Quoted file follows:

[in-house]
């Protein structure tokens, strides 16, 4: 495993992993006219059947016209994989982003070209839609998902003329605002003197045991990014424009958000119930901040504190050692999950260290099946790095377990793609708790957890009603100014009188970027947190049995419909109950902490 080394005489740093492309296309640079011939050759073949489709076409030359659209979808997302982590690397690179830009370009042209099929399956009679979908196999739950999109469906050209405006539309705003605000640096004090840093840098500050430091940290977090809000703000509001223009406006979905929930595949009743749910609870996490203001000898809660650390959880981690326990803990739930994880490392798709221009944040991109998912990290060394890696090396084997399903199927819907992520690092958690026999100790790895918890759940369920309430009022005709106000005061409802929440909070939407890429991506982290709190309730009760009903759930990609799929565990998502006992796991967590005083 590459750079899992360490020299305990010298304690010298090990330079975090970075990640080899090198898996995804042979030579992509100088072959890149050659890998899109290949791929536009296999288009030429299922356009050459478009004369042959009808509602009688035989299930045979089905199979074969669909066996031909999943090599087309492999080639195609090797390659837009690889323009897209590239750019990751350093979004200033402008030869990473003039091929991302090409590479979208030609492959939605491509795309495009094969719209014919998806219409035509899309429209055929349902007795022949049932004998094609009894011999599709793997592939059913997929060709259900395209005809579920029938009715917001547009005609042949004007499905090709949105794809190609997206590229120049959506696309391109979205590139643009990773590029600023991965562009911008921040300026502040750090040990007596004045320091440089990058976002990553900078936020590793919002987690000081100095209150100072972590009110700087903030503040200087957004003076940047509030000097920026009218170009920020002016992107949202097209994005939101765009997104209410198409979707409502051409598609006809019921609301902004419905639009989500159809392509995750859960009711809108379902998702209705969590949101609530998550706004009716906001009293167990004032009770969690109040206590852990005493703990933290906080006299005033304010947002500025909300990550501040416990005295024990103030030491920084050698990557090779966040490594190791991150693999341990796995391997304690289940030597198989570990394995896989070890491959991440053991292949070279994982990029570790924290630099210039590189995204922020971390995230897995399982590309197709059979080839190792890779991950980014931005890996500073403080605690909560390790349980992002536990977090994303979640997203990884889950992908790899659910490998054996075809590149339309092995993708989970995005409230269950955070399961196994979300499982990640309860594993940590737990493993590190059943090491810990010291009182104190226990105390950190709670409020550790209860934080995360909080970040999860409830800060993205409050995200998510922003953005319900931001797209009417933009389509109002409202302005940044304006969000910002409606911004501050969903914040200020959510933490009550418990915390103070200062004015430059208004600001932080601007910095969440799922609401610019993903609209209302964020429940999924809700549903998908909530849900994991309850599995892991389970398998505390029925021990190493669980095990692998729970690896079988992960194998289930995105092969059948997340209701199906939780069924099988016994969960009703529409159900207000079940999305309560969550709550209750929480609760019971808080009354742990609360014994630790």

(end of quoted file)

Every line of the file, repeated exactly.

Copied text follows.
[in-house]
């Protein structure tokens, strides 16, 4: 495993992993006219059947016209994989982003070209839609998902003329605002003197045991990014424009958000119930901040504190050692999950260290099946790095377990793609708790957890009603100014009188970027947190049995419909109950902490 080394005489740093492309296309640079011939050759073949489709076409030359659209979808997302982590690397690179830009370009042209099929399956009679979908196999739950999109469906050209405006539309705003605000640096004090840093840098500050430091940290977090809000703000509001223009406006979905929930595949009743749910609870996490203001000898809660650390959880981690326990803990739930994880490392798709221009944040991109998912990290060394890696090396084997399903199927819907992520690092958690026999100790790895918890759940369920309430009022005709106000005061409802929440909070939407890429991506982290709190309730009760009903759930990609799929565990998502006992796991967590005083 590459750079899992360490020299305990010298304690010298090990330079975090970075990640080899090198898996995804042979030579992509100088072959890149050659890998899109290949791929536009296999288009030429299922356009050459478009004369042959009808509602009688035989299930045979089905199979074969669909066996031909999943090599087309492999080639195609090797390659837009690889323009897209590239750019990751350093979004200033402008030869990473003039091929991302090409590479979208030609492959939605491509795309495009094969719209014919998806219409035509899309429209055929349902007795022949049932004998094609009894011999599709793997592939059913997929060709259900395209005809579920029938009715917001547009005609042949004007499905090709949105794809190609997206590229120049959506696309391109979205590139643009990773590029600023991965562009911008921040300026502040750090040990007596004045320091440089990058976002990553900078936020590793919002987690000081100095209150100072972590009110700087903030503040200087957004003076940047509030000097920026009218170009920020002016992107949202097209994005939101765009997104209410198409979707409502051409598609006809019921609301902004419905639009989500159809392509995750859960009711809108379902998702209705969590949101609530998550706004009716906001009293167990004032009770969690109040206590852990005493703990933290906080006299005033304010947002500025909300990550501040416990005295024990103030030491920084050698990557090779966040490594190791991150693999341990796995391997304690289940030597198989570990394995896989070890491959991440053991292949070279994982990029570790924290630099210039590189995204922020971390995230897995399982590309197709059979080839190792890779991950980014931005890996500073403080605690909560390790349980992002536990977090994303979640997203990884889950992908790899659910490998054996075809590149339309092995993708989970995005409230269950955070399961196994979300499982990640309860594993940590737990493993590190059943090491810990010291009182104190226990105390950190709670409020550790209860934080995360909080970040999860409830800060993205409050995200998510922003953005319900931001797209009417933009389509109002409202302005940044304006969000910002409606911004501050969903914040200020959510933490009550418990915390103070200062004015430059208004600001932080601007910095969440799922609401610019993903609209209302964020429940999924809700549903998908909530849900994991309850599995892991389970398998505390029925021990190493669980095990692998729970690896079988992960194998289930995105092969059948997340209701199906939780069924099988016994969960009703529409159900207000079940999305309560969550709550209750929480609760019971808080009354742990609360014994630790």